Denial of Necessary Medications Leads to Inmate Death
PUBLISHED BY: LFN Primary
Austin, TX (Law Firm Newswire) May 16, 2016 – The $25 million wrongful death lawsuit filed in this case was the result of 32-year-old Jesse Jacobs dying in custody after being denied his medications.
Jacobs’ parents filed the wrongful death lawsuit after their son died in the Galveston County jail while serving a 30-day sentence for drunk driving. On admission early in March 2015, he presented his list of required medications along with a note from his physician that indicated he must continue taking them as prescribed.
By March 9, 2015, Jacobs told his parents he had not been given any of his medications. By March 10, he began having seizures. Three days later, the inmate was found unresponsive in his cell and had no pulse. He was rushed to hospital and pronounced dead.
According to the inmate’s parents, one of the medications their son was supposed to keep taking was Xanax, a drug he had been taking for 13 years. In addition to the Xanax, he was also prescribed medications for multiple mental conditions, including anxiety, depression and ADD. It is the parent’s firm belief that not giving their son his Xanax caused his untimely death — a belief backed up by autopsy findings indicating Jesse Jacobs died of seizure disorder and the “abrupt discontinuation of long-term alprazolam (Xanax) medication.”
“The Galveston County Sheriff indicated Zanax was not given to Jacobs because it was a narcotic. Xanax is a controlled substance, but is not in the narcotics classification,” said Brooks Schuelke, an Austin wrongful death attorney, not involved in this case. There is an investigation to determine what happened and whether or not there is to be disciplinary action taken against the two physicians who made the decision to stop giving Jacobs his Xanax.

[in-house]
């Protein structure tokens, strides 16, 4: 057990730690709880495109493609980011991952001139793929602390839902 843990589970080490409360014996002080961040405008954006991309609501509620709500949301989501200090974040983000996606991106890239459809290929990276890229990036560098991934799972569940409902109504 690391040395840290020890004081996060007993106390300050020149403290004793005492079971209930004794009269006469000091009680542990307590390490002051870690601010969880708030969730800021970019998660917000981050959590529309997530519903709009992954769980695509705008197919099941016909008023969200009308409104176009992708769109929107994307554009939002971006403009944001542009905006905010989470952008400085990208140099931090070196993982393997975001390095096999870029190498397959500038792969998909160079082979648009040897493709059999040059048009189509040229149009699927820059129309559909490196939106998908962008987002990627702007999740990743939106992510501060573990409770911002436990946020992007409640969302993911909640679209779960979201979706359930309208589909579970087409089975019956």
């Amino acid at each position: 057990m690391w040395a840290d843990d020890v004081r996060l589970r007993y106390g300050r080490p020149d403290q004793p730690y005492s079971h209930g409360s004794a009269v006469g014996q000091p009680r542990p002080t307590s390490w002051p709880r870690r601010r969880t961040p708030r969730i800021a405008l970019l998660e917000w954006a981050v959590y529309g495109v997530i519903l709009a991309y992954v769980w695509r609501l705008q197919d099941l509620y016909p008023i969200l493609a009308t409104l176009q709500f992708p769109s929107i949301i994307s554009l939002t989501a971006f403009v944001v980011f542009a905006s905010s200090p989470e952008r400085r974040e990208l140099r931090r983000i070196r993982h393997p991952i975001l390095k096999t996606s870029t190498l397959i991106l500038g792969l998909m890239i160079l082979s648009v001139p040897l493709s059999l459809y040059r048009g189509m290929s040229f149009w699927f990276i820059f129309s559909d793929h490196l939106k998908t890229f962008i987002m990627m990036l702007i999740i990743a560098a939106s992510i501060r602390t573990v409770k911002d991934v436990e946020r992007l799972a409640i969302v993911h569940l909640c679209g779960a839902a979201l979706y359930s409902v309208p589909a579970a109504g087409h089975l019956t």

“In Texas, the spouse, parents and children of the deceased may file a wrongful death claim,” Schuelke explained. Grandparents and siblings of the deceased are not allowed to file such a claim. Any named family member may file individually or the whole family may file jointly. “However, if they do not file a wrongful claim within three months of the death, an executor may file a claim for the estate, unless such a claim is blocked by a family member,” Schuelke said.
Compensation received in a successful wrongful death lawsuit is usually given to all family members affected by the death and divided up amongst eligible survivors. In most cases the family needs to show the court personal and financial losses sustained by every member so a judge and/or jury is able to calculate compensation.Learn more at http://www.civtrial.com